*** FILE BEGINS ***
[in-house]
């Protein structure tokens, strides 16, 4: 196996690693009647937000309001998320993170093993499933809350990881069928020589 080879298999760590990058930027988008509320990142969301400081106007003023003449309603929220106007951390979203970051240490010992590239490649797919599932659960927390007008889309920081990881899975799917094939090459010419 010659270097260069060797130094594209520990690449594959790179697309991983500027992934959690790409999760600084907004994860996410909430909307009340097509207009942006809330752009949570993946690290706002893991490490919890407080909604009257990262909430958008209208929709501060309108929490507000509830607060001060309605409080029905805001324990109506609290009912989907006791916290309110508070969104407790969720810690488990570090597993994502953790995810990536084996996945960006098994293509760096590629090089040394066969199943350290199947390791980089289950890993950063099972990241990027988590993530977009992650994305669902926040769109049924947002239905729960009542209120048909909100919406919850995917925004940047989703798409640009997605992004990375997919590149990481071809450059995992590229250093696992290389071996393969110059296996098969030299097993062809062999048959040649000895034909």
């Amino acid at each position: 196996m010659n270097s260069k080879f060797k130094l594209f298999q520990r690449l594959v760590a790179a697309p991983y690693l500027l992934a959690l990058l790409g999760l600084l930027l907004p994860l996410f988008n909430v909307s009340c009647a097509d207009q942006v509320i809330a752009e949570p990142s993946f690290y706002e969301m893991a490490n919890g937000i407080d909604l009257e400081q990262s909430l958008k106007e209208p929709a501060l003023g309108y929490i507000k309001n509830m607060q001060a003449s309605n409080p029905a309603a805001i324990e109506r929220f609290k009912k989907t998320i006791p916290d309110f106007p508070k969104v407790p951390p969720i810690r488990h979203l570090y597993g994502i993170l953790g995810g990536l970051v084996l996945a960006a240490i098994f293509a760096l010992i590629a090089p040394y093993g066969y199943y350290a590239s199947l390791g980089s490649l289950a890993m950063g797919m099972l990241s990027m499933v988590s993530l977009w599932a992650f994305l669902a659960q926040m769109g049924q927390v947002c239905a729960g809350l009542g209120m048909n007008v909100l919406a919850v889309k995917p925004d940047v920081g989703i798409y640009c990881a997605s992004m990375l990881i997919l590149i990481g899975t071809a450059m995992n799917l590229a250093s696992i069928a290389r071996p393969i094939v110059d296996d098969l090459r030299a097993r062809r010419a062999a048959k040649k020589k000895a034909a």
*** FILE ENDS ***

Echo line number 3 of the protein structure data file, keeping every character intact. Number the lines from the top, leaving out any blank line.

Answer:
């Amino acid at each position: 196996m010659n270097s260069k080879f060797k130094l594209f298999q520990r690449l594959v760590a790179a697309p991983y690693l500027l992934a959690l990058l790409g999760l600084l930027l907004p994860l996410f988008n909430v909307s009340c009647a097509d207009q942006v509320i809330a752009e949570p990142s993946f690290y706002e969301m893991a490490n919890g937000i407080d909604l009257e400081q990262s909430l958008k106007e209208p929709a501060l003023g309108y929490i507000k309001n509830m607060q001060a003449s309605n409080p029905a309603a805001i324990e109506r929220f609290k009912k989907t998320i006791p916290d309110f106007p508070k969104v407790p951390p969720i810690r488990h979203l570090y597993g994502i993170l953790g995810g990536l970051v084996l996945a960006a240490i098994f293509a760096l010992i590629a090089p040394y093993g066969y199943y350290a590239s199947l390791g980089s490649l289950a890993m950063g797919m099972l990241s990027m499933v988590s993530l977009w599932a992650f994305l669902a659960q926040m769109g049924q927390v947002c239905a729960g809350l009542g209120m048909n007008v909100l919406a919850v889309k995917p925004d940047v920081g989703i798409y640009c990881a997605s992004m990375l990881i997919l590149i990481g899975t071809a450059m995992n799917l590229a250093s696992i069928a290389r071996p393969i094939v110059d296996d098969l090459r030299a097993r062809r010419a062999a048959k040649k020589k000895a034909a």